- January 2nd- Newsday, New York Daily News, New York Post, and Hoy reported on the first baby born on the New Years’ Day at Coney Island Hospital.
- January 3rd- Channel 11 reporter Dr. Mike Rosen interviewed Chris Constantino, Executive Director and Dr. Glenn Martin, Director of Informatics of Elmhurst Hospital Center regarding the Smart Card which contains pertinent patient medical information stored on a wallet-sized card. The initiative is being developed by Mount Sinai Hospital in collaboration with Siemens Communications and Elmhurst Hospital Center.
- January 3rd - 4th- The New York Times, Newsday, New York Post, New York Daily News, Staten Island Advance and Channels 2, 7 and 9 covered a press conference at Jacobi Medical Center about two rescued pilots whose plane crashed into the Hudson River and who were treated for hypothermia. Dr. Sheldon Teperman, Assistant Chief of Trauma Surgery and the two victims spoke about their miraculous recoveries.
- January 6th- New York Daily News reporter Oren Yaniv interviewed Rebecca Carman, Forensic Exams Coordinator of Elmhurst Hospital Center about the increase of sexual assault victims in Queens.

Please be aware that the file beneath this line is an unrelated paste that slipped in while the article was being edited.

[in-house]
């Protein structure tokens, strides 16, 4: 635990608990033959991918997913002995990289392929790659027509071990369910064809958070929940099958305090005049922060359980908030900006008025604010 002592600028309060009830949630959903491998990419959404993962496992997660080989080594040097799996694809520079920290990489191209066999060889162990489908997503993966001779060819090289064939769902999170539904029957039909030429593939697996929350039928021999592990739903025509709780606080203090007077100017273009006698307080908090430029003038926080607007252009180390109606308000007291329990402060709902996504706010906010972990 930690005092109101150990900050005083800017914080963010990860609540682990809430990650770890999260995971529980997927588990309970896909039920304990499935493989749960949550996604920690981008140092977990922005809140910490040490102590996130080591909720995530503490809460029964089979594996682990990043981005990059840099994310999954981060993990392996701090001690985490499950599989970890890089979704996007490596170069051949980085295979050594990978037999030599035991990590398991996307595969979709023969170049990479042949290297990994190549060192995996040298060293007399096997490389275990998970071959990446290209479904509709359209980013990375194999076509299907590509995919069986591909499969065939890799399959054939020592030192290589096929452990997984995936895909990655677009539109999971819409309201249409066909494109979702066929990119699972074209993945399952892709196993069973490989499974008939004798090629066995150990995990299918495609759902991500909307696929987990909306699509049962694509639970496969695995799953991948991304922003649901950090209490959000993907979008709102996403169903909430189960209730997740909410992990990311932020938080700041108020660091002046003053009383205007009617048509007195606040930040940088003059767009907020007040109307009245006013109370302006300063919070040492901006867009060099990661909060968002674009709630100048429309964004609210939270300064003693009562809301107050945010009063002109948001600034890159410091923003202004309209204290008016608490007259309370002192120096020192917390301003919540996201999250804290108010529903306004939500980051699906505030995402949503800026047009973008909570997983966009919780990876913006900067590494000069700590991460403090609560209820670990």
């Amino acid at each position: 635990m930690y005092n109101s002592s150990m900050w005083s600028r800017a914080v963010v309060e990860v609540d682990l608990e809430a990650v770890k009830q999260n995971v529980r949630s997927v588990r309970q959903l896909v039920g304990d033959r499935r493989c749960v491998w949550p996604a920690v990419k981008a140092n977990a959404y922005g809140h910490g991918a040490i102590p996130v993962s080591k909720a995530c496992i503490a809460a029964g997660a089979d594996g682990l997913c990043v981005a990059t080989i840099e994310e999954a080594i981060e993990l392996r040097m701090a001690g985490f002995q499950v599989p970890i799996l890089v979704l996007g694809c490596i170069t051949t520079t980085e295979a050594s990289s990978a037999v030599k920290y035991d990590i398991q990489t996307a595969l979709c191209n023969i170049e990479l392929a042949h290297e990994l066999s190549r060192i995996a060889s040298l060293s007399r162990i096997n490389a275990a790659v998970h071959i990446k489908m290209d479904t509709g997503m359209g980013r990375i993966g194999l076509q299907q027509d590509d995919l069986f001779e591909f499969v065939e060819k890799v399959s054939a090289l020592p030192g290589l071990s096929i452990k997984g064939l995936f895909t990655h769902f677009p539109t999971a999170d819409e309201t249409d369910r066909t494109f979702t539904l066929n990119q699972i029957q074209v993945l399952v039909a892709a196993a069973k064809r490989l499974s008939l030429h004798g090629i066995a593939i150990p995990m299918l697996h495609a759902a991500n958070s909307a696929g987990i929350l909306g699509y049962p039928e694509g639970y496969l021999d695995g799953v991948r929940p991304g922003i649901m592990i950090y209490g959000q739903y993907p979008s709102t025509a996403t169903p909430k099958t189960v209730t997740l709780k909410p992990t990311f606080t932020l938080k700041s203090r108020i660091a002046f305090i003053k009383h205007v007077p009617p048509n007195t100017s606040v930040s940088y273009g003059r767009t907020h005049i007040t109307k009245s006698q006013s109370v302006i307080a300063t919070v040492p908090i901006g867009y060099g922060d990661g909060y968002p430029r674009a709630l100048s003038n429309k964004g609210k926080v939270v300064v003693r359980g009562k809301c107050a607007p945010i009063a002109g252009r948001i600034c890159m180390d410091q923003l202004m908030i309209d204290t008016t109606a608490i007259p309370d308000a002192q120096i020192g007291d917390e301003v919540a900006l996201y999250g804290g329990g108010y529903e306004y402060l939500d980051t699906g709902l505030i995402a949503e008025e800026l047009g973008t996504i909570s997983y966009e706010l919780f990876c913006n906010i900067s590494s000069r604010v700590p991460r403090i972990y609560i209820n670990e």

- January 6th- News 12 Bronx reporter Sheri Sagan interviewed Cindy Sizemore, Nutritionist at Jacobi Medical Center about a new requirement for trans fat listing on food labels and the effects of trans fat on the body. News 12 Brooklyn also aired the story.
- January 11th- New York Daily News reporter Bill Egbert reported on the North Bronx Healthcare Network and Generations + Northern Manhattan Networks in the Bronx participation in the BREATHES program — a smoking cessation initiative funded by the NYS Department of Health and Mental Hygiene which helps smokers work on effective quitting strategies.
- January 14th- Channel 4 interviewed Dr. Michael Touger of Jacobi Medical Center for a national segment on how to survive major winter storms. Dr. Touger discussed cold weather safety and health issues.
- January 17th- Crain’s Health Pulse reported on HHC’s pilot program HealthMatics Emergency Department Information System, a system which automatically pages doctors when their patients’ lab results are abnormal.
- January 20th- New York Post reporter Kenneth Lovett reported about the NYS Department of Health's new online hospital profile which highlights key hospital quality measures and treatments for specific patient conditions in hospitals statewide. Coney Island Hospital, Lincoln Medical and Mental Health Center and Metropolitan Hospital Center ranked in the top two in the areas of heart attack and heart failure care as well as surgical infection prevention. New York Daily News and Crain’s Health Pulse also covered the story.